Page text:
Will the president respond to the clan he dispossessed?

The Prime Minister has appointed Bihi Iman Igeh, the former Labor Minister, coming from the Somaliland community as Finance Minister. For the president and his entourage, whose ignorance is legendary when it comes to northern Somalia, it would make sense to see all northern clans as similar but in current Somalia clans distinction matters.

In the 4.5 balance system of clans, the community of Mr. Nur coming from the province of Awdal finds themselves dispossessed with the loss of this important position. Concern reigns within this community of Mogadishu which is organizing to claim what is rightfully theirs from the president and his prime minister.

It remains to be seen whether they will be strong enough to bend Hassan Sheikh, caught up in other major political crises. At least he would be inclined to recall his pal, Abdisalam Omar Hadliye, who is currently the president’s special envoy to the East African Economic Community.

However, Mr Hadliye came to the IMF and World Bank crosshairs over allegations of corruption as central bank governor in 2013 and President Hassan Sheikh was forced to take in Yussur Abrar if he wanted a budget support for his government.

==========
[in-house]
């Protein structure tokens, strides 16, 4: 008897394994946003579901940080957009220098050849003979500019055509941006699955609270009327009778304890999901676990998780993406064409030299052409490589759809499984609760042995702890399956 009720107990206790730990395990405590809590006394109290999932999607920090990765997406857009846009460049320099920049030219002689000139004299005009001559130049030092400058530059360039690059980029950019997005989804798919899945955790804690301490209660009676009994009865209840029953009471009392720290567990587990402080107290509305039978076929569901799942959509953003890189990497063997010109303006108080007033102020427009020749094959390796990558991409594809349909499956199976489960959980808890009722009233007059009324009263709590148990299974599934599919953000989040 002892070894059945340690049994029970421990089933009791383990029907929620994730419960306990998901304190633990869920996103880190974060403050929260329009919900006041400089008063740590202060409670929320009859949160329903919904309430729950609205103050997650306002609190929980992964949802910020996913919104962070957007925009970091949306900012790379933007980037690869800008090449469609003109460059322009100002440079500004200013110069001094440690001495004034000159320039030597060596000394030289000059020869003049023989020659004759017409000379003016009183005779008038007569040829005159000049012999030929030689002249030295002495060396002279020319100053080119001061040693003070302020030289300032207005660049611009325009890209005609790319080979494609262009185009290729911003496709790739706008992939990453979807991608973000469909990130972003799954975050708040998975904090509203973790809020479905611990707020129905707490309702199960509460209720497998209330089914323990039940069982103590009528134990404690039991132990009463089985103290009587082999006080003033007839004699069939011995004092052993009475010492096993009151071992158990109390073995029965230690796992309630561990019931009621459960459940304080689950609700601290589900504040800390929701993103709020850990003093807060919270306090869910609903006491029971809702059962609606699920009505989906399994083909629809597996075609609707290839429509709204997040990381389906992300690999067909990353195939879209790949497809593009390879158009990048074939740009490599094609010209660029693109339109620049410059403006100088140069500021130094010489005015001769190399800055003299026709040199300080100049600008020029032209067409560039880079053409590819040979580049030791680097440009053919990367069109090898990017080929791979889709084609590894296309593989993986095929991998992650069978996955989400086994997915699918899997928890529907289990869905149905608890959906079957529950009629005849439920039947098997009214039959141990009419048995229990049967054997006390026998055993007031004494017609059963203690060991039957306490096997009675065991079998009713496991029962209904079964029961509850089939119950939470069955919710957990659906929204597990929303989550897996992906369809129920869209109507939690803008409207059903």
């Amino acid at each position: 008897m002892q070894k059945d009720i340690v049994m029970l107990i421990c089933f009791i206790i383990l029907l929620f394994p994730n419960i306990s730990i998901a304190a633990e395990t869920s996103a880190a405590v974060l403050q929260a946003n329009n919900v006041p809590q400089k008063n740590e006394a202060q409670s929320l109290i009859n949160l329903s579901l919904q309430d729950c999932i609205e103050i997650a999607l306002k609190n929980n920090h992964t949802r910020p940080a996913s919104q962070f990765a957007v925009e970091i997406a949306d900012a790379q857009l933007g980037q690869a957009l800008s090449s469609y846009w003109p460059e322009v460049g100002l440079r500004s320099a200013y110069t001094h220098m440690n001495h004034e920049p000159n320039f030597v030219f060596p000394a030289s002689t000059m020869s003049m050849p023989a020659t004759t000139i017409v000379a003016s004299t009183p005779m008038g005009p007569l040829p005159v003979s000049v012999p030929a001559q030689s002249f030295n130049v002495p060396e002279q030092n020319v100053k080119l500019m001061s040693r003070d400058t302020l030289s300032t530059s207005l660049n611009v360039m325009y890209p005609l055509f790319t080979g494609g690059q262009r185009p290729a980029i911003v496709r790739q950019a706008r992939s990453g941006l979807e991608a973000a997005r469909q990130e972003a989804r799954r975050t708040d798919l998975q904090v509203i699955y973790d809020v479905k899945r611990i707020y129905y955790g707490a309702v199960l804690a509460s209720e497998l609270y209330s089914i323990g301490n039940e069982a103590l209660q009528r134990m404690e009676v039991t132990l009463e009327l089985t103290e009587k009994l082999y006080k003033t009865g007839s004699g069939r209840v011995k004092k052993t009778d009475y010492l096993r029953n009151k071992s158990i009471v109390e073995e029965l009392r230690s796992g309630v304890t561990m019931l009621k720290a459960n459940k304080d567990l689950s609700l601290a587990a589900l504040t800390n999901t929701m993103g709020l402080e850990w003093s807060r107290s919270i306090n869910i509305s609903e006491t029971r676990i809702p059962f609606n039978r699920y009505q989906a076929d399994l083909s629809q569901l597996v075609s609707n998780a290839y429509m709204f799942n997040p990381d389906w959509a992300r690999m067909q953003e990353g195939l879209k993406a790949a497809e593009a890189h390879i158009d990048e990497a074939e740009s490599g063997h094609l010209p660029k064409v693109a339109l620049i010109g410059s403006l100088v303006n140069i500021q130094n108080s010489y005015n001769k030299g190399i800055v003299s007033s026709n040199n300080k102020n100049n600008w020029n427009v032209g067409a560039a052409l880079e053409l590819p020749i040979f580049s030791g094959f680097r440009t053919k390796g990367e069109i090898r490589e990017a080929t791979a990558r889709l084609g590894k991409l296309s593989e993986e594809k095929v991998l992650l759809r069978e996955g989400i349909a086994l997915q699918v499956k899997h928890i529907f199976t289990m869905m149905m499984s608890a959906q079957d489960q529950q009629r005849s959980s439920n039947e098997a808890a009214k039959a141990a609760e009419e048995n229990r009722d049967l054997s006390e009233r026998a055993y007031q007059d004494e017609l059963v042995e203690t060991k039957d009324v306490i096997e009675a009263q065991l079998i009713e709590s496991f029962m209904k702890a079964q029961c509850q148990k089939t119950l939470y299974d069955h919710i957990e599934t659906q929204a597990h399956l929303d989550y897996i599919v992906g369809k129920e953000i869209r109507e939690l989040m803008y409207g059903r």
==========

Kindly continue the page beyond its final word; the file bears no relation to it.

Birds of a feather flock together

Hadliye is an old friend of Hassan Sheikh and equally unscrupulous. At the head of the UNDP in Somalia between 2002 and 2006, he would have transferred to Hassan Sheikh, who was leading the SIMAD university, large sums through false subcontracts for the training program of the university.

In other words, the two once-suspended civil servants took advantage of embezzled aid money to carve out the positions they now hold in public finance. Their shameful re-entry into public office showed how far the president and his entourage would go to protect their flock from scrutiny for their illegal activities within the administration and from any repercussions if caught.

President Hassan Sheikh’s outrageous behavior is just the tip of the iceberg in the looting of public funds, extortion, abuse of power, dereliction of duty and toxic work environment that persists not only in finance department but throughout the federal government.

This current issue comes against the backdrop of the “anti-corruption campaign” recently announced by the president during a Friday prayer sermon. The campaign quickly began with the Auditor General announcing $21 million missing from state coffers since 2018 – 4 years before the current government took office. The indictment of 18 current and former officials, 9 of whom are already in pre-charge detention, is already seen as a political witch hunt and a ploy to divert public attention from the big fish, especially current leaders.

Ahmed Said

Ahmed is a Somali civil servant and writes a lot about the affairs of northern Somalia where he hails from.